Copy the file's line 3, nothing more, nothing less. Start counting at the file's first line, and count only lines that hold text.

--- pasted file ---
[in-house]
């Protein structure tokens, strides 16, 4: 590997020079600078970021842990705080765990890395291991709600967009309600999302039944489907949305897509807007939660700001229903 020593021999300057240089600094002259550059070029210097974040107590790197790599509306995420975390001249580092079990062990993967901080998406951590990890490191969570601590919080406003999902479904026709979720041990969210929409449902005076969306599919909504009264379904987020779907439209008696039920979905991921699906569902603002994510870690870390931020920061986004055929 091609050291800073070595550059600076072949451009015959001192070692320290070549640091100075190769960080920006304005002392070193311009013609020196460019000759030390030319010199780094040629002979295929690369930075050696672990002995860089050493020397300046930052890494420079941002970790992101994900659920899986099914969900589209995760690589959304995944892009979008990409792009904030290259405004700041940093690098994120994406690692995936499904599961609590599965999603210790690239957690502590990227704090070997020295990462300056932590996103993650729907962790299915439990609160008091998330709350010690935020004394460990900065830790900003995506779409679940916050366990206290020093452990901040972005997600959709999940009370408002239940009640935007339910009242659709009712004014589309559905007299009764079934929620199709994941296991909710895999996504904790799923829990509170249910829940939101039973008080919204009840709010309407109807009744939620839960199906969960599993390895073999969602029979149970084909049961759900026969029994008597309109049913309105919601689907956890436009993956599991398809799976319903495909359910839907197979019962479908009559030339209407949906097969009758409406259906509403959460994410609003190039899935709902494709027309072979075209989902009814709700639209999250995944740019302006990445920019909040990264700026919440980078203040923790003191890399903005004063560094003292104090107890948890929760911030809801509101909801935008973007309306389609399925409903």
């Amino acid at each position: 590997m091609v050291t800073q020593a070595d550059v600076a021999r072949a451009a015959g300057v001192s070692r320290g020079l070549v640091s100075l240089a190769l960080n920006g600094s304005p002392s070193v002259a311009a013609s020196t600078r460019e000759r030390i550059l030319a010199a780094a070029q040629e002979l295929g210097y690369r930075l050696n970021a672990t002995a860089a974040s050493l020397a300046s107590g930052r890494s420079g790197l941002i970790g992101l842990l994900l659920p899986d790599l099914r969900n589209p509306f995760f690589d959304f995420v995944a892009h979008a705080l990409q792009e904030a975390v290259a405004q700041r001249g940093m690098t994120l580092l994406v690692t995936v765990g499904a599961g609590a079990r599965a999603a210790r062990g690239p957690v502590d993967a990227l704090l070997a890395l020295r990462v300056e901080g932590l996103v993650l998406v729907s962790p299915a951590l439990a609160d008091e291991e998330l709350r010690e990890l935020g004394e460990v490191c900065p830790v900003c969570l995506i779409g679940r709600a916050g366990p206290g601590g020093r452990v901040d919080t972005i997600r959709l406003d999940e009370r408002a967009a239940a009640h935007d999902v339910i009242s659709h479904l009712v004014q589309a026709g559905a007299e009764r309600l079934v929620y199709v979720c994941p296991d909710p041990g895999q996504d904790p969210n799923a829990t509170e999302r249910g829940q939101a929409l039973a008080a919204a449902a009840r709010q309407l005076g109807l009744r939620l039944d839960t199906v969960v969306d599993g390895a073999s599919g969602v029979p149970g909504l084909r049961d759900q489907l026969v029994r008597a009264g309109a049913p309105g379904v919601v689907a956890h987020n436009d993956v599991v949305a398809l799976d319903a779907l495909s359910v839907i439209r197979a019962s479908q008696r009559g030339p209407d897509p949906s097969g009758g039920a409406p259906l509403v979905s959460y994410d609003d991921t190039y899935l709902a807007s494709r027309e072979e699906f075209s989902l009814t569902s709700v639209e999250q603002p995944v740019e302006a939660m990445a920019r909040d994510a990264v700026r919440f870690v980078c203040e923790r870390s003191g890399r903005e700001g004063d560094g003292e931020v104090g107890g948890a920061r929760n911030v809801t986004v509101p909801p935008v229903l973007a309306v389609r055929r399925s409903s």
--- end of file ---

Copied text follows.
């Amino acid at each position: 590997m091609v050291t800073q020593a070595d550059v600076a021999r072949a451009a015959g300057v001192s070692r320290g020079l070549v640091s100075l240089a190769l960080n920006g600094s304005p002392s070193v002259a311009a013609s020196t600078r460019e000759r030390i550059l030319a010199a780094a070029q040629e002979l295929g210097y690369r930075l050696n970021a672990t002995a860089a974040s050493l020397a300046s107590g930052r890494s420079g790197l941002i970790g992101l842990l994900l659920p899986d790599l099914r969900n589209p509306f995760f690589d959304f995420v995944a892009h979008a705080l990409q792009e904030a975390v290259a405004q700041r001249g940093m690098t994120l580092l994406v690692t995936v765990g499904a599961g609590a079990r599965a999603a210790r062990g690239p957690v502590d993967a990227l704090l070997a890395l020295r990462v300056e901080g932590l996103v993650l998406v729907s962790p299915a951590l439990a609160d008091e291991e998330l709350r010690e990890l935020g004394e460990v490191c900065p830790v900003c969570l995506i779409g679940r709600a916050g366990p206290g601590g020093r452990v901040d919080t972005i997600r959709l406003d999940e009370r408002a967009a239940a009640h935007d999902v339910i009242s659709h479904l009712v004014q589309a026709g559905a007299e009764r309600l079934v929620y199709v979720c994941p296991d909710p041990g895999q996504d904790p969210n799923a829990t509170e999302r249910g829940q939101a929409l039973a008080a919204a449902a009840r709010q309407l005076g109807l009744r939620l039944d839960t199906v969960v969306d599993g390895a073999s599919g969602v029979p149970g909504l084909r049961d759900q489907l026969v029994r008597a009264g309109a049913p309105g379904v919601v689907a956890h987020n436009d993956v599991v949305a398809l799976d319903a779907l495909s359910v839907i439209r197979a019962s479908q008696r009559g030339p209407d897509p949906s097969g009758g039920a409406p259906l509403v979905s959460y994410d609003d991921t190039y899935l709902a807007s494709r027309e072979e699906f075209s989902l009814t569902s709700v639209e999250q603002p995944v740019e302006a939660m990445a920019r909040d994510a990264v700026r919440f870690v980078c203040e923790r870390s003191g890399r903005e700001g004063d560094g003292e931020v104090g107890g948890a920061r929760n911030v809801t986004v509101p909801p935008v229903l973007a309306v389609r055929r399925s409903s």